Solar eclipse on April 8 will be seen from 3 countries – 04/03/2024 – Science

Solar eclipse on April 8 will be seen from 3 countries – 04/03/2024 – Science


Next Monday (8), North America will experience its second total solar eclipse in seven years. The Moon will skim the surface of our Sun, casting a shadow over an expanse of Earth below. Along this path, in some parts of the world it will be as dark as night — which is not the case in Brazil.

Skywatchers in Mexico will be the first to see the eclipse on the mainland. From there, the show will head north, reaching the United States through Texas, and then heading northeast until it reaches the coast of Canada.

Why eclipses happen is simple: the Moon sits between us and the Sun. But they’re also complicated. So if you’ve forgotten all your facts, we’re here to break it down for you.

What is a total solar eclipse?

A solar eclipse occurs when the Moon positions itself between the Earth and the Sun, obscuring the solar surface from our view.

In cosmic terms, it is unusual for this to happen: the Moon is about 400 times smaller than the Sun, but it is about 400 times closer to us. This means that when these two celestial bodies are aligned, they appear to be the same size in the sky.

What other types of eclipses exist?

Annular solar eclipses occur when the Moon is farthest from Earth and appears too small to completely cover the Sun’s surface. Instead, the outer part of the solar disk remains uncovered — a “ring of fire” in the sky.

Partial solar eclipses happen when the Earth, Moon and Sun are imperfectly aligned. The Moon only obscures part of the Sun. There will be two of these in 2025.

The Earth can also position itself between the Moon and the Sun, creating a lunar eclipse. This can be observed once or twice a year.

How dark will it be during the eclipse?

Anywhere along the eclipse’s path, the event will last about two hours or more.

The event will begin with a partial solar eclipse, as the Moon takes a small bite out of the Sun’s edge, and then consumes more and more of its surface. According to NASA, this could last 70 to 80 minutes.

The phase of the eclipse in which the Moon completely blocks the surface of the Sun is called totality. This is the only time the event can be seen with the naked eye.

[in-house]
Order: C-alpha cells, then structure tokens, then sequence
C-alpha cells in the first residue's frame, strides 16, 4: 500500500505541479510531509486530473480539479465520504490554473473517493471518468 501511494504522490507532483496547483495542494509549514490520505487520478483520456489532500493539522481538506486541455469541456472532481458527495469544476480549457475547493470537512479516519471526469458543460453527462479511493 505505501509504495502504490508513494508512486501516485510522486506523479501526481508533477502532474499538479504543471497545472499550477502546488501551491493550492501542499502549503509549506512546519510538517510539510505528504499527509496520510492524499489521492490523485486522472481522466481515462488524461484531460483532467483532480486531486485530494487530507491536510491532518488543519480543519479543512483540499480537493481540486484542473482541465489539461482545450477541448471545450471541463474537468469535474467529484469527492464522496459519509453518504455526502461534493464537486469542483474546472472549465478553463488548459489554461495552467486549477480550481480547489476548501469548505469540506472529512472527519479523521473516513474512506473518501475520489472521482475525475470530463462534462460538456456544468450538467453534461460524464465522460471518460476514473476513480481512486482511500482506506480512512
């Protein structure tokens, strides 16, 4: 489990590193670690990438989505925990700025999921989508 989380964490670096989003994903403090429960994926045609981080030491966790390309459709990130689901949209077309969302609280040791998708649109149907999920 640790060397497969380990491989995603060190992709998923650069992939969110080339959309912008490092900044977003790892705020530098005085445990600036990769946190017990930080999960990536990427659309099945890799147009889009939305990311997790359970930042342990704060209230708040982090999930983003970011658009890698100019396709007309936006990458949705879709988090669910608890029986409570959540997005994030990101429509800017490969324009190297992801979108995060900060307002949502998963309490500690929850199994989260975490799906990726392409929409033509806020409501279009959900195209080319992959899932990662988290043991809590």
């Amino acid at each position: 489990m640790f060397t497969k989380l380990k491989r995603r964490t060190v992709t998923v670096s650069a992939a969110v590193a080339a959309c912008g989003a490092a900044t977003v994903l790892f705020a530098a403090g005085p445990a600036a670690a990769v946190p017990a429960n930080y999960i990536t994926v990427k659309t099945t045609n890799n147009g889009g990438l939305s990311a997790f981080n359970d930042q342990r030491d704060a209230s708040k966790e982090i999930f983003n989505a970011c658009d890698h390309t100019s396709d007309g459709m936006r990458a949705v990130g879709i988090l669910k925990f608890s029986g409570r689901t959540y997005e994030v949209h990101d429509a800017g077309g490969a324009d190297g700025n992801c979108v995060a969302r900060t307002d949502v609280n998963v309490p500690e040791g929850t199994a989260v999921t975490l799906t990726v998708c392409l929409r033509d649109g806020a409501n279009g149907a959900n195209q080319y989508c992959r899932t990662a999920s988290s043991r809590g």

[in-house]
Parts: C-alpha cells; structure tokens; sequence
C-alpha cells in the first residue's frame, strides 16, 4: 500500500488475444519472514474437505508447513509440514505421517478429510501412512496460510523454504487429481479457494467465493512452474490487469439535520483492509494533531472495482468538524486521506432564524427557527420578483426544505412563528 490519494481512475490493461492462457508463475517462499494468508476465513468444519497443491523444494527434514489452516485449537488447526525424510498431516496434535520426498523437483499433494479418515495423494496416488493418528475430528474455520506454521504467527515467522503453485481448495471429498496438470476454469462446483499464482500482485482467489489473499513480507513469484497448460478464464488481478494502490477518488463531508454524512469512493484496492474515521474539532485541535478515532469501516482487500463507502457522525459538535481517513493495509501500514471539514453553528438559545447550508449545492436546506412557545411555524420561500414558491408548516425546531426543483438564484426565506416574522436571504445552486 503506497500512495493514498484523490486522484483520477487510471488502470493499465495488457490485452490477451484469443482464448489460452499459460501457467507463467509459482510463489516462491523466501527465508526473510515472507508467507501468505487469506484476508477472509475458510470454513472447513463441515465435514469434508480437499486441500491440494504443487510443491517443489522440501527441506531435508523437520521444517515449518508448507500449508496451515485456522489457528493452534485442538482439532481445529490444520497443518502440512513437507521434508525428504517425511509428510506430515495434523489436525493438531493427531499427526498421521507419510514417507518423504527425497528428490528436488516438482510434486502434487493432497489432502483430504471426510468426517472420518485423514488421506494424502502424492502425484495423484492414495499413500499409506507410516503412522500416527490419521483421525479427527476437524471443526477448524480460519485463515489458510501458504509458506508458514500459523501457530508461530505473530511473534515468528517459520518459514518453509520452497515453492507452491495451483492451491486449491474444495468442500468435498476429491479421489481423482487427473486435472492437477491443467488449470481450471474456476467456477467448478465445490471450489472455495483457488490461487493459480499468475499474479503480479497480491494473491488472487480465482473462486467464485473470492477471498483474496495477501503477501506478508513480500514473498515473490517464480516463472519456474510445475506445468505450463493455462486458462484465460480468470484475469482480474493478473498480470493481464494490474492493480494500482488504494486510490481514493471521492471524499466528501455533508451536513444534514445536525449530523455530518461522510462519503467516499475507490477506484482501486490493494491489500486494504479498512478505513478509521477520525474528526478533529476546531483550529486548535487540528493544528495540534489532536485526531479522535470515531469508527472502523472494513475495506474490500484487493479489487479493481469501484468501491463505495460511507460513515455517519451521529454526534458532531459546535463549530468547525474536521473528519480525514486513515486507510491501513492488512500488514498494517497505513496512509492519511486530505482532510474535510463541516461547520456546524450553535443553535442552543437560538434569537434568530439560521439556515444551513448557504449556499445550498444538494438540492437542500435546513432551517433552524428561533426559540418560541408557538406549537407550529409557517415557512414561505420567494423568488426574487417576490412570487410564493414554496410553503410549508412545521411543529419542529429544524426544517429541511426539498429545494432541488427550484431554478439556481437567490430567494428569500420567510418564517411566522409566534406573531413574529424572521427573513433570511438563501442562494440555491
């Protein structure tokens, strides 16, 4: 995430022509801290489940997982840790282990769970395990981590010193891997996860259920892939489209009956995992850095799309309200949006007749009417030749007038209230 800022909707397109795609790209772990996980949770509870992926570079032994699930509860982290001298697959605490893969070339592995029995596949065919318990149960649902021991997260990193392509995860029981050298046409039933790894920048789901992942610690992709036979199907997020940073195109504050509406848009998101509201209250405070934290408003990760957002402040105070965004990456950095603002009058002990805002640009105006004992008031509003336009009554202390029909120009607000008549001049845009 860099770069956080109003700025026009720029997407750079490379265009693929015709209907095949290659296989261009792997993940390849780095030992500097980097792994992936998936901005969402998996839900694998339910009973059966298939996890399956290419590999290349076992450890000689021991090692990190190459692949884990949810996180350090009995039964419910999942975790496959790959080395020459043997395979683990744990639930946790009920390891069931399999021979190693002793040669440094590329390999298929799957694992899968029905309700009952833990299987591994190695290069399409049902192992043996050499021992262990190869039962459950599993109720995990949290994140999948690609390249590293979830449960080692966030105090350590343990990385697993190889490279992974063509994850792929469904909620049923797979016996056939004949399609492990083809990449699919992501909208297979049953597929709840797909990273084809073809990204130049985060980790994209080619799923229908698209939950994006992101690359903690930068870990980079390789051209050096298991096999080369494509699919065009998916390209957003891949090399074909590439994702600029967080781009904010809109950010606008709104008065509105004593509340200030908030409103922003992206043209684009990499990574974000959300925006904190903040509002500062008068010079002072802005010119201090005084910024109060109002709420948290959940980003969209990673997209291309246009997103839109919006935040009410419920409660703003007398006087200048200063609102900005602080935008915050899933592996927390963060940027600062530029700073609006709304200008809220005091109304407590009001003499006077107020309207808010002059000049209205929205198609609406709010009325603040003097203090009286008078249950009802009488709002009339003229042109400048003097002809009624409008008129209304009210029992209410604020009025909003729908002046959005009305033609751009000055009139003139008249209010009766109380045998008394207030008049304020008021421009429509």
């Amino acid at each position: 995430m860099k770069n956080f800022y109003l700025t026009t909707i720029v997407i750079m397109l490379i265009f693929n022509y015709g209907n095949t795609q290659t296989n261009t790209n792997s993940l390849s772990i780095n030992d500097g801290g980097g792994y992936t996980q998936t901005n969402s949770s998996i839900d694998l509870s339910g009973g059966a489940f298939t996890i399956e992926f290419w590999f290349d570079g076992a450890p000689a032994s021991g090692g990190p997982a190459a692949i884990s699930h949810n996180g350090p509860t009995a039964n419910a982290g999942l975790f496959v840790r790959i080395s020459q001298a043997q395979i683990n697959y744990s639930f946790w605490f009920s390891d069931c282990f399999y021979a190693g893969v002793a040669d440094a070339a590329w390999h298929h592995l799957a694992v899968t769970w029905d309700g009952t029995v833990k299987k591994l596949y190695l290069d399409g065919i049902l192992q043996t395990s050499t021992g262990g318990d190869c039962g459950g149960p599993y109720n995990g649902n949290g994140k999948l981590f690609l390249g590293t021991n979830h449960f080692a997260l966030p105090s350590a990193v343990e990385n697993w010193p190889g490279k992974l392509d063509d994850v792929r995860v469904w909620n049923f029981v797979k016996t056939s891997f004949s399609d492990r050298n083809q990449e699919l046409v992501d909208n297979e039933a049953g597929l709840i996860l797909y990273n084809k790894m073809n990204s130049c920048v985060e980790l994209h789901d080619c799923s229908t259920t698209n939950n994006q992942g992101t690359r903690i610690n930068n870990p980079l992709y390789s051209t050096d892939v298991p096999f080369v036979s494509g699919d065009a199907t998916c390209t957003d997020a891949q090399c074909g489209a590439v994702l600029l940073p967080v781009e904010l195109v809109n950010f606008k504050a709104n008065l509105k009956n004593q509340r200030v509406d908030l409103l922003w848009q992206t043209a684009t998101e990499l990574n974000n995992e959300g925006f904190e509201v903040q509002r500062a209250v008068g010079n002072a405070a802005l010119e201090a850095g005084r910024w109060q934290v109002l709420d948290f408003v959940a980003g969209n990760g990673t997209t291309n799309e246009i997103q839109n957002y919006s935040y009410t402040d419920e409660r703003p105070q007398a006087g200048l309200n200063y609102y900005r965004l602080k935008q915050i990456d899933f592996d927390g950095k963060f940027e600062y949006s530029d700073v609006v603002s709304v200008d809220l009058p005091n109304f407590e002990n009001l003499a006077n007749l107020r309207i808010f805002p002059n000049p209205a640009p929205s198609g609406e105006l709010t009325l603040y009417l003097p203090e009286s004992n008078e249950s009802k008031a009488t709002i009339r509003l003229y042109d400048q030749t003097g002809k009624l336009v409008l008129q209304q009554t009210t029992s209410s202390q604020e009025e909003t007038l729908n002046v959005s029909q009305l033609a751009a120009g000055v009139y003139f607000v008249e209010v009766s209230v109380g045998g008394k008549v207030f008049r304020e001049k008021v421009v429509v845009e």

The length of the entirety varies depending on location. Some places will experience this phase for more than four minutes; others, for just a minute or two.

During totality, the sky will be dark as night, and the temperature will drop. Delicate white strands of light from the Sun’s outer atmosphere, or corona, will suddenly be visible. Lucky viewers may even spot a thin reddish circle around the edge of the Moon. This is the chromosphere, an atmospheric layer beneath the Sun’s corona. Its color comes from the presence of hydrogen throughout the layer.

After totality, the Sun will slowly appear behind the Moon again — another partial eclipse that will last as long as the first. The Moon will move away until the Sun returns to its normal brightness.

How can I watch the solar eclipse safely?

In general, avoid looking directly at the Sun without special equipment to protect your eyes. Inexpensive options for watching the eclipse include paper solar viewers and glasses.

According to NASA, it is not safe to look at the Sun through any optical device when using glasses or paper visors. To watch the eclipse through cameras, binoculars or telescopes, purchase a special solar filter.

The only time you can see a solar eclipse with the naked eye is during moments of totality. As soon as the Moon begins to reveal the Sun’s surface again, return to viewing the event using protective gear to avoid injury.

Where are the best places to watch the eclipse?

The total eclipse will sweep across large parts of Mexico, the United States and eastern Canada.

How long will the eclipse last?

The duration of totality depends on how far a given location on Earth is from the Moon. Places with longest totality are closest to the Moon and furthest from the Sun. The speed of the lunar shadow is slowest over locations with longest totality .

The longest period of totality will occur over Durango, a state in Mexico, for a total of 4 minutes and 29 seconds. Along the centerline, the location of the shortest totality on land is off the east coast of Newfoundland and Labrador, Canada, for about 2 minutes and 54 seconds. But totality is even shorter along the edges of the total eclipse path; in some places it lasts less than 1 minute.

How fast does the eclipse move?

Solar eclipses may appear to happen slowly, but the Moon’s shadow is running across the Earth’s surface. Exact speeds vary by location. Eclipse calculators estimate that the shadow will move at about 2,500 km per hour across Mexico and more than 4,800 km per hour until it leaves the United States. The eclipse will reach speeds of over 9,600 km per hour over the Atlantic Ocean.

Do other planets have solar eclipses?

Yes, any planet in our Solar System with a Moon can experience a solar eclipse.

The moons on other planets, however, appear to be smaller or larger than the Sun in the sky. Only Earth has a Moon of the right size and at the right distance to produce the unique effects of totality.

When will the next total solar eclipse be?

If you’re willing to travel, the next total solar eclipse will be on August 12, 2026. People in parts of Greenland, Iceland, Portugal and Spain will be able to witness the event.


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